Palmers Partner, Jeremy Sirrell, has warned that drivers should think twice about using a hands-free phone while driving.
He issued the warning after a woman was convicted of causing death by dangerous driving as a result of being distracted by a hands-free call.
Samantha Ayres, 34, was sentenced at Lincoln Crown Court to three years in prison for killing motorcyclist, David Kirk, whilst travelling on the wrong side of the road during a call on a hands-free mobile phone.
Jeremy Sirrell said: “This case is a useful reminder that, regardless of the legality of using hands-free telephone kits, it is always incumbent upon any driver to make sure that their attention remains firmly focused on the road.
“Miss Ayres was convicted of causing death by dangerous driving because she had failed to observe not only the presence of the motor cyclist but also the fact that she had drifted onto the wrong side of the road, colliding with him and killing him and now faces imprisonment.
“The Judge specifically indicated in his judgement that ‘the fact of using a phone (hands free) is lawful does not alter the fact that it is an actual distraction’.”
According to Jeremy Sirrell, the legal position is that using a phone without a hands-free kit is a discrete offence of using a mobile telecommunication device whilst driving and is punishable by a fine and 6 penalty points.
“Motorists who use hands-free kits – probably most of us – need to make sure that their attention remains focused firmly on the road ahead of them and what is happening around them.
“Hands-free kits enable the use of mobile telephones by drivers without giving rise to the commission of this specific offence. However, the potential for distraction any telephone conversation causes must be considered carefully.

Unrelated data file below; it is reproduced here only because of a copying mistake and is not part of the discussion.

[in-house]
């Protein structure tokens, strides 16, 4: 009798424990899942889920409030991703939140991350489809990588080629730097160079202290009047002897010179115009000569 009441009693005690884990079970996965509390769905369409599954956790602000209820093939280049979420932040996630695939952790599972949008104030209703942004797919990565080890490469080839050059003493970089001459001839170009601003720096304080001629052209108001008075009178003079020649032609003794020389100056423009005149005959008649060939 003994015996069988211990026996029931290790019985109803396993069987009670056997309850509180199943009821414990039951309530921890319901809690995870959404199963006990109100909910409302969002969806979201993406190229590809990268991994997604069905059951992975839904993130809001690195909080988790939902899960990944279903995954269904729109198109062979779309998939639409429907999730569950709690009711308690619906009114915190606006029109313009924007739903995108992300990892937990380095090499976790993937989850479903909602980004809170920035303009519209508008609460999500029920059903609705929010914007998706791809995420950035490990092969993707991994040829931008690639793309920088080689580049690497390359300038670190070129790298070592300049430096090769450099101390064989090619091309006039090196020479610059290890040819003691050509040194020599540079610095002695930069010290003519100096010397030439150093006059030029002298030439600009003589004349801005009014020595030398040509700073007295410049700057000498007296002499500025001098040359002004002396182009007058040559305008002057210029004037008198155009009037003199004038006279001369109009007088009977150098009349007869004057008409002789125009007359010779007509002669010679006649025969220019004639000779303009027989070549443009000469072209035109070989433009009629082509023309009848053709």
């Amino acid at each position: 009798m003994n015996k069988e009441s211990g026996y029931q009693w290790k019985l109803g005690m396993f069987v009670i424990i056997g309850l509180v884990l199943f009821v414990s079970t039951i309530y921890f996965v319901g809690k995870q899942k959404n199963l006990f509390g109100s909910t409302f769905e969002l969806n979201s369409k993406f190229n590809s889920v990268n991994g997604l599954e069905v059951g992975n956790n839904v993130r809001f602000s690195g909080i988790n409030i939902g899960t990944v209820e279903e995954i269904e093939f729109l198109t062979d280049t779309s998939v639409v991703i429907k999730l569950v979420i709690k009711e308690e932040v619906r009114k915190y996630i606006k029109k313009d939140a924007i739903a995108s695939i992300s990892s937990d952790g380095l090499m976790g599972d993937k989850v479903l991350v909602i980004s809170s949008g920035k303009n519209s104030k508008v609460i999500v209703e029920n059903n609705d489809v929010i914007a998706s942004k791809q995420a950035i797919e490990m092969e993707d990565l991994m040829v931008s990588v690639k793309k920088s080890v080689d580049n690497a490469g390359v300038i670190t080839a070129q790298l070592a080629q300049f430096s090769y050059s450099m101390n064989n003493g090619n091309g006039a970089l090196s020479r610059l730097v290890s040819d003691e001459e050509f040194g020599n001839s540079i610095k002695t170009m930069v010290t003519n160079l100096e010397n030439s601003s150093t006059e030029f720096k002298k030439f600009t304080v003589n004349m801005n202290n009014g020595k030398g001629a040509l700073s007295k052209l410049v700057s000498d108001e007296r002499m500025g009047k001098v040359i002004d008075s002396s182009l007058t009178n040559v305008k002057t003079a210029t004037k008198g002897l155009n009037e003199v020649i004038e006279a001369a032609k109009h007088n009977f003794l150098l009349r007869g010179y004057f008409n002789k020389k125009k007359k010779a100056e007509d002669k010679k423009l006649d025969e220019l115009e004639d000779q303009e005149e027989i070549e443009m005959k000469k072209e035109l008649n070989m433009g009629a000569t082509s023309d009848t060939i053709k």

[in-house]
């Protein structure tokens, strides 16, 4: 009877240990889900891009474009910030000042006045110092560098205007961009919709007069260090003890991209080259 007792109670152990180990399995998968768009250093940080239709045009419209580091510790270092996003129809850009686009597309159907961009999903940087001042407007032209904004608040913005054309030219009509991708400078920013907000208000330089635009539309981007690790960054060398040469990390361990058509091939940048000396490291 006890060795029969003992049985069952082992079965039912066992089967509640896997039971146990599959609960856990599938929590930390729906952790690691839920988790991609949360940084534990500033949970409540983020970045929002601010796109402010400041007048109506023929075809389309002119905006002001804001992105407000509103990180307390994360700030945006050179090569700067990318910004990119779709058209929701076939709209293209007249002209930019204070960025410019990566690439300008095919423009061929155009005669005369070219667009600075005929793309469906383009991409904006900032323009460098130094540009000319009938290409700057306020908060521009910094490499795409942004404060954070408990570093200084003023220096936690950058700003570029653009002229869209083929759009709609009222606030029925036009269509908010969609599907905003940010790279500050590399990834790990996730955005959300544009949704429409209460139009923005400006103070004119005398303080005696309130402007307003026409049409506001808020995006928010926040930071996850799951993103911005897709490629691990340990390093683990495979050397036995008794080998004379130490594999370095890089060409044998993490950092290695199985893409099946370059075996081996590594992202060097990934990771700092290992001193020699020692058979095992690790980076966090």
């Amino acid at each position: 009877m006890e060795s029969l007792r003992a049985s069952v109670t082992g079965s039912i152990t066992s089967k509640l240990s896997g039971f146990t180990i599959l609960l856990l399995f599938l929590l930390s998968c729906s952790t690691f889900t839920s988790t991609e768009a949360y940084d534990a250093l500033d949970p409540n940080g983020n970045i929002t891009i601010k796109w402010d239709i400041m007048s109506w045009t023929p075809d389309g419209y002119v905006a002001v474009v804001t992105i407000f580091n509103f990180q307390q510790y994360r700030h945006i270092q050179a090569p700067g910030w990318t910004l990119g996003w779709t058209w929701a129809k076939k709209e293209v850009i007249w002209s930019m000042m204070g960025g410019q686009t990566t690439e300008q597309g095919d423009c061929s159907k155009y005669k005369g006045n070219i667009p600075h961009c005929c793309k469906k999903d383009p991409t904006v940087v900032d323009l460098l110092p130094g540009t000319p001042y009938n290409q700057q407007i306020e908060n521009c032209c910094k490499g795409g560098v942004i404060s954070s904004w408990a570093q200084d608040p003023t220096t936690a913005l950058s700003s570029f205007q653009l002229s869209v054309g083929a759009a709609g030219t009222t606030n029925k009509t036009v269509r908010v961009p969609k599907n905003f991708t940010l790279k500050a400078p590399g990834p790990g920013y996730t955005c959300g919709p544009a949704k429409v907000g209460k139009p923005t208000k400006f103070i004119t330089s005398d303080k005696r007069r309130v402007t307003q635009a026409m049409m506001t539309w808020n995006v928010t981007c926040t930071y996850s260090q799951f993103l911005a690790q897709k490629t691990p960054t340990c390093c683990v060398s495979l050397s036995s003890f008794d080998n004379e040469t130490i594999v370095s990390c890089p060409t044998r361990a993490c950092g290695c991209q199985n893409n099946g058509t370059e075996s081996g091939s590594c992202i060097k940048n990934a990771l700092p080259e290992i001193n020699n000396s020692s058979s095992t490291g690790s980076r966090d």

“The telephone conversation must take secondary priority. Any distraction – and this of course could mean changing channel on the radio, opening a packet of sweets, drinking or eating whilst at the wheel – may amount to such a distraction that the driver is considered not to be in proper control of their vehicle, driving without due care and attention or in extreme cases may be guilty of dangerous driving,” added Jeremy Sirrell.
He cautioned that any motorist engaged in a tricky manoeuver whilst driving should consider not taking that call and any motorist that considers themselves to be spending more time or energy on the call than on driving should also terminate the call and switch their attention to the road.
Jeremy Sirrell said: “The danger of hands free kits is that they may lure drivers into a sense of false security, yes you will not be committing a specific offence of using a mobile telephone or ‘mobile telecommunications device’ while driving but you might still be guilty of any one of another two or three or more separate offences, if your driving standard falls below that acceptable.
“The worst scenario, of course, is that as a result of a distraction someone is killed and then the offence of death by dangerous driving may be made out, as in the Ayres case.”